Bedwetting or enuresis can be a major problem for children and is the most common childhood urologic problem. Bedwetting is found more commonly in boys than in girls. Bedwetting is never done on purpose or due to laziness on the child's part.
There are two types of bedwetting-
► Primary enuresis- Primary bedwetting refers to bedwetting that has been ongoing since childhood without a break. A child with primary enuresis has never been dry at night for a significant length of time.
► Secondary enuresis- Secondary enuresis is bedwetting that re-starts after the child has been dry at night for at least six months.
Majority of children learn bladder control between the ages of 2-4 years. By the age of 10, only one in 15 still wet the bed. Even in adulthood 1 in 100 still suffer from the problem.
An American study found prevalence of bedwetting of 6.21% in boys compared with 2.51% in girls. There is also a strong genetic aspect to bedwetting, as a large British study found a significantly higher likelihood of bedwetting if a parent was a bedwetter.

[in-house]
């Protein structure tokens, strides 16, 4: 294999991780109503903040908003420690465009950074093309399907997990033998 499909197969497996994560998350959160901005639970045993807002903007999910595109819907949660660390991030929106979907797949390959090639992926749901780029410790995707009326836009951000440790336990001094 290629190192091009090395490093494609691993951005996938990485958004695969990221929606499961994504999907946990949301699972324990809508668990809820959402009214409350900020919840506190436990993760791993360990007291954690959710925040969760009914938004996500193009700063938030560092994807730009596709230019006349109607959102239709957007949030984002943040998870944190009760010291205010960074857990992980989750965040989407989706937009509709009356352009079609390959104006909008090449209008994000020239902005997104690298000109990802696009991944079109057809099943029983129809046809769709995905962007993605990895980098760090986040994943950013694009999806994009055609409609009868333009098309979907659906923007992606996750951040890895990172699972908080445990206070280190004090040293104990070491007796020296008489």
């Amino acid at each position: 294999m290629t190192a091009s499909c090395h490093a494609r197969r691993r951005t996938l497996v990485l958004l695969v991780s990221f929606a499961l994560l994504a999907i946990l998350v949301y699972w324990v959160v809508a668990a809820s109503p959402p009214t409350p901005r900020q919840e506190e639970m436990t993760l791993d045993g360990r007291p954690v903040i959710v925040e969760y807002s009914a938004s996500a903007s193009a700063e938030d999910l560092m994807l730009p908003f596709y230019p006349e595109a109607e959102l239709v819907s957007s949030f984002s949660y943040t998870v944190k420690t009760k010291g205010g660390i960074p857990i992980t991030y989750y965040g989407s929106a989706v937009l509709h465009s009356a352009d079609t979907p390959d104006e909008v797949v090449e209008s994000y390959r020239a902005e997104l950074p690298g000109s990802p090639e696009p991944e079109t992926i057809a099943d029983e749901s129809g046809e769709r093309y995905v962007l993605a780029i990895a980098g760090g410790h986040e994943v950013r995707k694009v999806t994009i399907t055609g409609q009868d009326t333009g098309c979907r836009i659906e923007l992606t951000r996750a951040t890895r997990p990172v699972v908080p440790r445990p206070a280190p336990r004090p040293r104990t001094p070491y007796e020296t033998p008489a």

Most often, bedwetting is not a sign of any medical or emotional issues. It is often due to a maturational delay in the development of bladder muscles and the ability of the bladder to withstand the pressure of a large urine volume. Only 5-10% of bedwetting cases are due to underlying medical conditions. However, if bed-wetting continues beyond the age of 6-7 years, it is necessary to consult a doctor.
Bedwetting can be very stressful for families. Children can feel embarrassed and guilty about wetting the bed and anxious about spending a night at some other place. Some parents may be very critical putting too much pressure on the child. Parents may also feel helpless, but providing emotional support and reassurance can help your child feel better until the problem resolves.
Latest Publications and Research on BedWettingCan Seasons be an Etiologic Factor for Monosymptomatic Nocturnal Enuresis? - Published by PubMed
Relationship between sleep patterns, sleep problems, and childhood enuresis. - Published by PubMed
A Danish population-based cohort study of desmopressin use in adults with nocturia or nocturnal enuresis. - Published by PubMed
A prospective cohort study of biopsychosocial factors associated with childhood urinary incontinence. - Published by PubMed
Desmopressin 120 mcg, 180 mcg, 240 mcg: The right treatment for the right patient. - Published by PubMed